options (with the default in parentheses):

    * :create - The field to hold the create timestamp :)created_at)
    * :force - Whether to overwrite an existing create timestamp
    (false)
    * :update - The field to hold the update timestamp :)updated_at)
    * :update_on_create - Whether to set the update timestamp to the
    create timestamp when creating (false)

    * An instance_hooks plugin was added for adding hooks to specific
    w
    model instances:

    obj = Model.new
    obj.after_save_hook{do_something}
    obj.save # calls do_something after the obj has been saved

    All of the standard hooks are supported, except for
    after_initialize. Instance level before hooks are executed in
    reverse order of addition before calling super. Instance level
    after hooks are executed in order of addition after calling super.
    If any of the instance level before hook blocks return false, no
    more instance level before hooks are called and false is returned.

    Instance level hooks are cleared when the object is saved
    successfully.

    * A boolean_readers plugin was added for creating attribute? methods
    for boolean columns. This can provide a nicer API:

    obj = Model[1]
    obj.active # Sequel default column reader
    obj.active? # Using the boolean_readers plugin

    You can provide a block when loading the plugin to change the
    criteria used to determine if the column is boolean:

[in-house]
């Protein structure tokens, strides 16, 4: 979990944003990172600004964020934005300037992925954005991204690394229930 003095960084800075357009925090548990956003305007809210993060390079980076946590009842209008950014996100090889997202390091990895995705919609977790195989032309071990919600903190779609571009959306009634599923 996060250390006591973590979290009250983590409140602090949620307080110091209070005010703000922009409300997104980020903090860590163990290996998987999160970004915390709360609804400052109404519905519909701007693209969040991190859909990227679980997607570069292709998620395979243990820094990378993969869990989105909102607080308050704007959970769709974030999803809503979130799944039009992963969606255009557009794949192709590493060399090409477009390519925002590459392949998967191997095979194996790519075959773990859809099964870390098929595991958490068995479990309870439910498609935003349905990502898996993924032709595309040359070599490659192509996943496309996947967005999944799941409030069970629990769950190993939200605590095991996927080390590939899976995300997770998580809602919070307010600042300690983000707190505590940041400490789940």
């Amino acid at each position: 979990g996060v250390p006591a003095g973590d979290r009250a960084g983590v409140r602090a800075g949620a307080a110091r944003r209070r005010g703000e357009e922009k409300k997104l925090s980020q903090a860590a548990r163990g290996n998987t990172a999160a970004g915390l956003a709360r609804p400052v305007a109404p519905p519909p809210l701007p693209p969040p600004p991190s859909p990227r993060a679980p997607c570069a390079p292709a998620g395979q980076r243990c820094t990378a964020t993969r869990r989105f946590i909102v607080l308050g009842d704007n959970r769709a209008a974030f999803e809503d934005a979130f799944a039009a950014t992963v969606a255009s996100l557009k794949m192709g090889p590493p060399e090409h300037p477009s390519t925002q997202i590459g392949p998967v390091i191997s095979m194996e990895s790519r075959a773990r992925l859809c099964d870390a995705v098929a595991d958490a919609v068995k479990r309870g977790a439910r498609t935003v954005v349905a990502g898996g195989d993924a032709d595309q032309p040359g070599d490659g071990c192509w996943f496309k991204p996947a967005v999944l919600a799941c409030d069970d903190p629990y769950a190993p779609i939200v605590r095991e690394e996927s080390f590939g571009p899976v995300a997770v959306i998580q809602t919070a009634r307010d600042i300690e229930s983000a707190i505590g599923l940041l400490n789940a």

Sequel::Model.plugin:)boolean_readers) do |c|
    db_schema[c][:db_type] =~ /\Atinyint/
    end

    This may be useful if you are using MySQL and have some tinyint
    columns that represent booleans and others that represent integers.
    You can turn the convert_tinyint_to_bool setting off and use the
    attribute methods for the integer value and the attribute? methods
    for the boolean value.

    Other New Features
    ------------------

    * Sequel now has support for converting Time/DateTime to local or UTC
    time upon storage, retrieval, or typecasting.

    There are three different timezone settings:

    * Sequel.database_timezone - The timezone that timestamps use in
    the database. If the database returns a time without an offset,
    it is assumed to be in this timezone.

    * Sequel.typecast_timezone - Similar to database_timezone, but used
    for typecasting data from a source other than the database. This
    is currently only used by the model typecasting code.

    * Sequel.application_timezone - The timezone that the application
    wants to deal with. All Time/DateTime objects are converted into
    this timezone upon retrieval from the database.